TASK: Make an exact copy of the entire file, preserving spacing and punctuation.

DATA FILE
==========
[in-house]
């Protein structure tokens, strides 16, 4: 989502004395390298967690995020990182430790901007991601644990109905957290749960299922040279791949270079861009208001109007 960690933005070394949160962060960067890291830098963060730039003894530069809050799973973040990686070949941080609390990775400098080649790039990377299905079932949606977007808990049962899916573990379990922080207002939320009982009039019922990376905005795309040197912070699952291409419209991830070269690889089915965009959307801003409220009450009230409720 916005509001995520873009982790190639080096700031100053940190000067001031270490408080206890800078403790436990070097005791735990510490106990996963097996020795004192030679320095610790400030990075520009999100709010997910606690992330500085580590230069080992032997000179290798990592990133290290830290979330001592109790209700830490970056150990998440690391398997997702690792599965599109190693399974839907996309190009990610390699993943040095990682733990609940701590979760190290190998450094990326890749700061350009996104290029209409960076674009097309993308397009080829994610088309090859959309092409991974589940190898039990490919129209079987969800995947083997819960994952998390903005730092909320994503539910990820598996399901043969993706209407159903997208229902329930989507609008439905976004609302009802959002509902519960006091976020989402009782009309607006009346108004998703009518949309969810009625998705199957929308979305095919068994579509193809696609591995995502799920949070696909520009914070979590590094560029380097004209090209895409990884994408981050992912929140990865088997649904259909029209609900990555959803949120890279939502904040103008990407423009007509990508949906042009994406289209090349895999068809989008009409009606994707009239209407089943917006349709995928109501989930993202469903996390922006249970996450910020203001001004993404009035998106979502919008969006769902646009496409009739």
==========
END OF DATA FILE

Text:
[in-house]
């Protein structure tokens, strides 16, 4: 989502004395390298967690995020990182430790901007991601644990109905957290749960299922040279791949270079861009208001109007 960690933005070394949160962060960067890291830098963060730039003894530069809050799973973040990686070949941080609390990775400098080649790039990377299905079932949606977007808990049962899916573990379990922080207002939320009982009039019922990376905005795309040197912070699952291409419209991830070269690889089915965009959307801003409220009450009230409720 916005509001995520873009982790190639080096700031100053940190000067001031270490408080206890800078403790436990070097005791735990510490106990996963097996020795004192030679320095610790400030990075520009999100709010997910606690992330500085580590230069080992032997000179290798990592990133290290830290979330001592109790209700830490970056150990998440690391398997997702690792599965599109190693399974839907996309190009990610390699993943040095990682733990609940701590979760190290190998450094990326890749700061350009996104290029209409960076674009097309993308397009080829994610088309090859959309092409991974589940190898039990490919129209079987969800995947083997819960994952998390903005730092909320994503539910990820598996399901043969993706209407159903997208229902329930989507609008439905976004609302009802959002509902519960006091976020989402009782009309607006009346108004998703009518949309969810009625998705199957929308979305095919068994579509193809696609591995995502799920949070696909520009914070979590590094560029380097004209090209895409990884994408981050992912929140990865088997649904259909029209609900990555959803949120890279939502904040103008990407423009007509990508949906042009994406289209090349895999068809989008009409009606994707009239209407089943917006349709995928109501989930993202469903996390922006249970996450910020203001001004993404009035998106979502919008969006769902646009496409009739």